Tips on writing sales emails that get responses
So how do you write emails that will get somebody to answer?
We’ve put together the following list of things you can do to increase your response rate. If you take the time to check off each of these “boxes” before firing off your next sales email, you’re much more likely to see a response and be one step closer to closing your next deal.
Keep them short
The people who you’re reaching out to have a busy life and cannot spend half a day reading emails. When writing an email, place yourself in the prospect’s place. If you can scan the email and find the value immediately, then it’s ready for sending. If you cannot do that, return back and rewrite the email. You’ll never have time to make a second impression on your potential customer. Do not waste this opportunity.
Don’t be afraid to give details
To provide the prospect with something valuable and relevant information you have to go into some details. You have to make your email informative explaining to the customers how your product/service can help them out.
As a start, you can ask yourself the following questions:
- What customer problems does my product solve?
- What makes my product unique?
- Why is my product valuable for this customer?
- How have we helped similar prospects before?
Don’t be afraid to give deadlines
If you expect a response in regards to your proposal, give a deadline. It should not sound like an ultimatum, but you can input some friendly pressure to move the process forward. Use action words with deadlines and give the reason why it’s necessary to act immediately. Examples of phrases that should work are “limited offer”, “download now”, and “terms are valid until”.
Use new technology to your advantage
Sales managers send hundreds of emails every day. It’s hard to control this communication flow without the help of technology. It is even harder to make this communication effective. With email tracking software from email service providers, like Selzy, sales managers can:
- A/B test various email sequences. When conducting A/B tests, test either the open rates or the reply rates — not both at once. To test open rates, keep the same email body in both sequences (called “variations”) and only change the subject lines of the emails. To test reply rates, you use identical subject lines in both variations, but change the body copy of the emails. Best practices include optimizing the open rate first, then testing to optimize the reply rate using the best-performing subject lines. The challenge is that your testing needs to have different body text so it’s hard to do as an A/B test with a single email address or set of customers. It is also good practice after optimizing your open rate to go back and optimize your reply rate with your new subject line.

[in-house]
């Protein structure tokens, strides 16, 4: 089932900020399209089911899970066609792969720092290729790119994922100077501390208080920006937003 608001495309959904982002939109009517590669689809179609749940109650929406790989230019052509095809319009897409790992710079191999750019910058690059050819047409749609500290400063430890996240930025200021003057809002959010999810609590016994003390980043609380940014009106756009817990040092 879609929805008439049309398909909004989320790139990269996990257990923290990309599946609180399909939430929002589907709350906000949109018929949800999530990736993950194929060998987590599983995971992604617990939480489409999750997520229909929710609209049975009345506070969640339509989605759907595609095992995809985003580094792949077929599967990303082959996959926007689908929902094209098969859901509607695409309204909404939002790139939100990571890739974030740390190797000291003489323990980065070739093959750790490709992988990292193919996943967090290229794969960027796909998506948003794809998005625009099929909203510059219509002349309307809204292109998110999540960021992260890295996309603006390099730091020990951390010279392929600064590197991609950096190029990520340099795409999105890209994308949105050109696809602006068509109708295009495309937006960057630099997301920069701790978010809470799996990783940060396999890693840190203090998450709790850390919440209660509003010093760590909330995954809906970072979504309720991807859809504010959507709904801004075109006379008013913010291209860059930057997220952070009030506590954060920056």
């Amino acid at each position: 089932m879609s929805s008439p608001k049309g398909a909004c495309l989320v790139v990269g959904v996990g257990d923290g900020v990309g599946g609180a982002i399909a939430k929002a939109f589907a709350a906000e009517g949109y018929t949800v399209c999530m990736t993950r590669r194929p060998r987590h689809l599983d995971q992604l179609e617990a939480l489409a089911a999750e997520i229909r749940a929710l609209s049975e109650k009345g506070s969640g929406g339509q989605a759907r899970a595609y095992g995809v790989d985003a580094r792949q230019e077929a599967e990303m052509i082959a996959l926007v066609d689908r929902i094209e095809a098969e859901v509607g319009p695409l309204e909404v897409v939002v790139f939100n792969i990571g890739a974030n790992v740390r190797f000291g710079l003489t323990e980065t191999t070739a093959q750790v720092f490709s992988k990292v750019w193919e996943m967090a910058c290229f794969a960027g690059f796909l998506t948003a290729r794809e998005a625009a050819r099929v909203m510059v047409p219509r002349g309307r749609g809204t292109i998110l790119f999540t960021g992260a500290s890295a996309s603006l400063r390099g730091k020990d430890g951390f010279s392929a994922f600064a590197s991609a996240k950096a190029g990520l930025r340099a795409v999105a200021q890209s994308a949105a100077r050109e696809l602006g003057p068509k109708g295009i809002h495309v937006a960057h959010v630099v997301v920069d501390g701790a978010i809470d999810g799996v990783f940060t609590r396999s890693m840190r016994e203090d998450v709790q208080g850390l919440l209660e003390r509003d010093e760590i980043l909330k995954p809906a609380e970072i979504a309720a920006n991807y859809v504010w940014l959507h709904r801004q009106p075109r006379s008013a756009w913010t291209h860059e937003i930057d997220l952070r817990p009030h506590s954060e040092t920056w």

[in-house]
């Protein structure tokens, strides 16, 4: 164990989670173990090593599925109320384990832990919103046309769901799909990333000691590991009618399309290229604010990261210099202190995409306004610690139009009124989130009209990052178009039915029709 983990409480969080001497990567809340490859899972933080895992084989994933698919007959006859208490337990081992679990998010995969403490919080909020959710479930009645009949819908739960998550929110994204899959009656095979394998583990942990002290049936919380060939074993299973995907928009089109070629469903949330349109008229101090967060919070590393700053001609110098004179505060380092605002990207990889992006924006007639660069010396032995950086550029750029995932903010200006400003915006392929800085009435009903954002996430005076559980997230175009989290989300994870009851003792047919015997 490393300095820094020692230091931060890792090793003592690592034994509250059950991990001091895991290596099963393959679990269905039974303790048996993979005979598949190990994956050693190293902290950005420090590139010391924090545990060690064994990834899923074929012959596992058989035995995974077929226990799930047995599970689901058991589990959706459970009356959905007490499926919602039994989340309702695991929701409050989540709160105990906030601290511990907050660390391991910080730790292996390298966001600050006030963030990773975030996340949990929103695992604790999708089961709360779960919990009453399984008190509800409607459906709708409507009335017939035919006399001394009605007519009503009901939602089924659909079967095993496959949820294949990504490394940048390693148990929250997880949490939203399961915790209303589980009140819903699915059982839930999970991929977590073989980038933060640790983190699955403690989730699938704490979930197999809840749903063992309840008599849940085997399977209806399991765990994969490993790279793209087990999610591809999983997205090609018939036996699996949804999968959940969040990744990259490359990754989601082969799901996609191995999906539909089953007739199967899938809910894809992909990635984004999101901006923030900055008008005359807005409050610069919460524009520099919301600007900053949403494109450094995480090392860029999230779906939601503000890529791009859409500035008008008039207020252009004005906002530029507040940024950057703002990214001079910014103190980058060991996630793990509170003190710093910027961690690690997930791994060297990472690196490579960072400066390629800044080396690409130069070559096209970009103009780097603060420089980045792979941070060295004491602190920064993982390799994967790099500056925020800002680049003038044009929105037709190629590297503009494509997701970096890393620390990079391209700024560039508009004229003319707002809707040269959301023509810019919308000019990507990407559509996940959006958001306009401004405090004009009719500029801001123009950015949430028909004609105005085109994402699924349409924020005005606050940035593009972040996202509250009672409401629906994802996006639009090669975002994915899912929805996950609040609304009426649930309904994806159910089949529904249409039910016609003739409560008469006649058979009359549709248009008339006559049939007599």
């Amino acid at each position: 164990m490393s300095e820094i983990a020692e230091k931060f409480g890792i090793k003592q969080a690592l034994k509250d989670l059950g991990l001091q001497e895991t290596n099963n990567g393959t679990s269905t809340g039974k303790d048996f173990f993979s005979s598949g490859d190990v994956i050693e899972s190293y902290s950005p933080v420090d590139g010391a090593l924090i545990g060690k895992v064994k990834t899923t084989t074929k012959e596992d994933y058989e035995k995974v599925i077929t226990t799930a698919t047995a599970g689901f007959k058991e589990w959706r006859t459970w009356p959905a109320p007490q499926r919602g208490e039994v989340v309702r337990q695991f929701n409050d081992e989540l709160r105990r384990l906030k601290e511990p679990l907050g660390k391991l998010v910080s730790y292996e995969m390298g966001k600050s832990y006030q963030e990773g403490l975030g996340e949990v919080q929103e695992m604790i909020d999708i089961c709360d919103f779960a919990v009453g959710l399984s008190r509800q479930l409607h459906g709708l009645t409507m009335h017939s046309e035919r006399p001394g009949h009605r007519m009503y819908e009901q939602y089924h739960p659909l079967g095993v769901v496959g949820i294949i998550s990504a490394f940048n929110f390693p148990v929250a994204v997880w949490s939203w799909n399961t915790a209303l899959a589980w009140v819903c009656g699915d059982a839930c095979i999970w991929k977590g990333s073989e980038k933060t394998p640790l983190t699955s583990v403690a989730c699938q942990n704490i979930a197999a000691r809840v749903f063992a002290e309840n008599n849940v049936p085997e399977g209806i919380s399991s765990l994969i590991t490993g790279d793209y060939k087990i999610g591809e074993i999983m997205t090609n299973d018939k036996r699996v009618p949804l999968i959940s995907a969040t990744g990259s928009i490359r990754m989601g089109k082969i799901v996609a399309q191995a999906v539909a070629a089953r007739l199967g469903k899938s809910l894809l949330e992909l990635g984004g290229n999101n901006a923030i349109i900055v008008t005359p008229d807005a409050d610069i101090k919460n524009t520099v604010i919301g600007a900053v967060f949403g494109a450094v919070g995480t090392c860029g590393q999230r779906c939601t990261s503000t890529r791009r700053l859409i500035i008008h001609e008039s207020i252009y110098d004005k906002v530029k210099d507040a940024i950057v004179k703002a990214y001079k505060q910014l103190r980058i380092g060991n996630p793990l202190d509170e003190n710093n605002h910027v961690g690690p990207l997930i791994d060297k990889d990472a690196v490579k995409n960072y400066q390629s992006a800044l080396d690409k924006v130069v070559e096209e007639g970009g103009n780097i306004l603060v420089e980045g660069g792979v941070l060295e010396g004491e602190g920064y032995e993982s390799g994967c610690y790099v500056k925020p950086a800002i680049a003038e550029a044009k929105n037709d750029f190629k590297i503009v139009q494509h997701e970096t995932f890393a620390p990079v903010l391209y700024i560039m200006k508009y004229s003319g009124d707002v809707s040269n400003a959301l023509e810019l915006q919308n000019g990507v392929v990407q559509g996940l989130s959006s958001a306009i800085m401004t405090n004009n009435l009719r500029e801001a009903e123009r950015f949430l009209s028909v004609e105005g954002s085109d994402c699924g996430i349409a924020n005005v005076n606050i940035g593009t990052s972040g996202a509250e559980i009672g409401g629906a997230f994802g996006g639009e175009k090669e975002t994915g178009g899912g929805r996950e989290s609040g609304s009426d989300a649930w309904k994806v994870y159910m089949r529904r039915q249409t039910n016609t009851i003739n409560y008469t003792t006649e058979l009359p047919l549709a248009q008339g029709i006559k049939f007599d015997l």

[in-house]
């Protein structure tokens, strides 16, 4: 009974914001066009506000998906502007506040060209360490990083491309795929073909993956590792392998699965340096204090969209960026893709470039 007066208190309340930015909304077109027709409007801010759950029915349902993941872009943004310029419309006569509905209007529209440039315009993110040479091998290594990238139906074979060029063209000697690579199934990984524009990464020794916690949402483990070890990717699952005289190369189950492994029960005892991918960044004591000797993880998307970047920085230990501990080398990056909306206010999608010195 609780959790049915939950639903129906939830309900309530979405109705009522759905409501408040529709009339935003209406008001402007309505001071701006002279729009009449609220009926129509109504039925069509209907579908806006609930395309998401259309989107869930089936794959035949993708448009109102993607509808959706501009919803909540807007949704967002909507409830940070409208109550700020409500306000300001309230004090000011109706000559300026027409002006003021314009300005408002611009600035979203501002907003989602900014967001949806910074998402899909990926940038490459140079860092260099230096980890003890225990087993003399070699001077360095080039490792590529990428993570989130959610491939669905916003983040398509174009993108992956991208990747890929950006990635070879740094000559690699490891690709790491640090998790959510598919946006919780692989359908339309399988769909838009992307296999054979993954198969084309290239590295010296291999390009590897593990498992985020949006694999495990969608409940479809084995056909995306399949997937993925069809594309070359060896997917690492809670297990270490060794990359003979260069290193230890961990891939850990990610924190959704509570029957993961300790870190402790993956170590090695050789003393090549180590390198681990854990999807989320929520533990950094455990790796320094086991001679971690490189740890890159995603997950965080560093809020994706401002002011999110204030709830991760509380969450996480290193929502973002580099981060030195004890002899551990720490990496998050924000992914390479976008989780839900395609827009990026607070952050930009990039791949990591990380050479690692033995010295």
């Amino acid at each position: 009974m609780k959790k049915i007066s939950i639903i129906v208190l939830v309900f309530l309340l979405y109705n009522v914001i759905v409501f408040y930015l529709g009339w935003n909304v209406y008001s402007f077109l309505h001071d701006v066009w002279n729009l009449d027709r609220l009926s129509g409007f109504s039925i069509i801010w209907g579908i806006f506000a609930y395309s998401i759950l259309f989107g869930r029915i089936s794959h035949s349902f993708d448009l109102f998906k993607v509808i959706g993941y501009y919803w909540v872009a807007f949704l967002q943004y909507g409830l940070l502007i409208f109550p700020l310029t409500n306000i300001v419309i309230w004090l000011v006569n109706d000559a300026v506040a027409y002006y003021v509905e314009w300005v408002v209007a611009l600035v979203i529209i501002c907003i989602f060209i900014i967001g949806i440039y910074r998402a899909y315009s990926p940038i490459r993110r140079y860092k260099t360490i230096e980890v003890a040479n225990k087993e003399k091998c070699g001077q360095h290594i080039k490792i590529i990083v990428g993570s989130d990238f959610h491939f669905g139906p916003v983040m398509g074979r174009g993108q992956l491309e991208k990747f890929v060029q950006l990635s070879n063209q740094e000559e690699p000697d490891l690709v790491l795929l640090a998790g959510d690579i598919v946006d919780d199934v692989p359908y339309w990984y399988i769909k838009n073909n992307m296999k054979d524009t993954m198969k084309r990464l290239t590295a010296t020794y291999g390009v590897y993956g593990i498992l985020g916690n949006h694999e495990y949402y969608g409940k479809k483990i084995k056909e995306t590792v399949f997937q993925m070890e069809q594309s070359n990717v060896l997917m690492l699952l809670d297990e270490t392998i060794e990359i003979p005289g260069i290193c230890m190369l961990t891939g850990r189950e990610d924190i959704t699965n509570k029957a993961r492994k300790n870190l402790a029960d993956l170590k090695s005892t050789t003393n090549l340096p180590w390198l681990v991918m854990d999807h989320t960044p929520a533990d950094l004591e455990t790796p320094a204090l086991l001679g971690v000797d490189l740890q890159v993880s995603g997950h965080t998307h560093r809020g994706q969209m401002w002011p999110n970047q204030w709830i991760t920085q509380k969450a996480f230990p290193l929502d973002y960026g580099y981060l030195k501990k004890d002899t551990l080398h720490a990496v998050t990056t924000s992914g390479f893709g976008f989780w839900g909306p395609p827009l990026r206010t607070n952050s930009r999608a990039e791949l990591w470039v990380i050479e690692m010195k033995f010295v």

- Send mass emails. Contact a large number of potential clients and nurture them one email at a time by using email marketing software. In addition to getting direct access to your customer base, you can also track how your emails perform and test various methods to increase clicks and conversions.
- Segment emails to customers. Segmenting your email list starts by looking at the differences among your recipients by:
- Demographic information: Who are they, and what makes them different?
- Customer information/insight: What plan are they on, how much do they spend, and when did they join?
- Email types: What types of email messages do you send?
- Engagement: How often do recipients open any of your emails?
- Activity rate: Are they logging in often, buying frequently, or hardly ever using our services?
- Analyze which emails trigger the prospect’s response. That’s the feature to get both basic and advanced metrics on your emails in one place. The main metrics to consider are email deliverability, open rate, click-through rate, bounce rate, unsubscribe rate, and conversion rate. These metrics help to optimize email messages and scale the most effective ones.
As a result, sales managers will increase the response rates to their emails and establish long-term effective cooperation with new customers.
It’s not enough to write the standard email. Prospects receive hundreds of them. It’s crucial to make each email personalized and build rapport with the potential customer in the first introductory email. How can you do that?
There are several tips to personalize emails:
- Include any information about the prospect in your email.
- Explain why your product or service is valuable to this particular prospect.
- Present the successful case study of similar prospects.
Take it beyond the inbox
Do your best to initiate future communication with potential prospects. The role of your email is not to sell, but to raise interest in your product or service. Your initial interaction should be enticing enough to schedule a future meeting with the prospect or arrange a demo or phone call to discuss your product in detail.
Include a call to action
Do not forget to explain to the recipients what they have to do. It’s the most important part of your email. Your call to action has to be:
- Easy to follow
Your prospects have to understand your intention at first sight and make a certain action after your first email to get better acquainted with your products and have to make this action easily.
We are all humans and we miss things. People can go on vacation without checking their inboxes. They can be busy and do not have time to look through emails each day. They can simply forget to check their inbox one day. It means that they might never see your email. But, you still need an answer, don’t you?
Follow-up is your lifesaver here. Never stop on the first email. Send three more to make sure that your potential customer has received at least one of them. Do not repeat the same information in each message. Try to be creative and do not forget about personalization.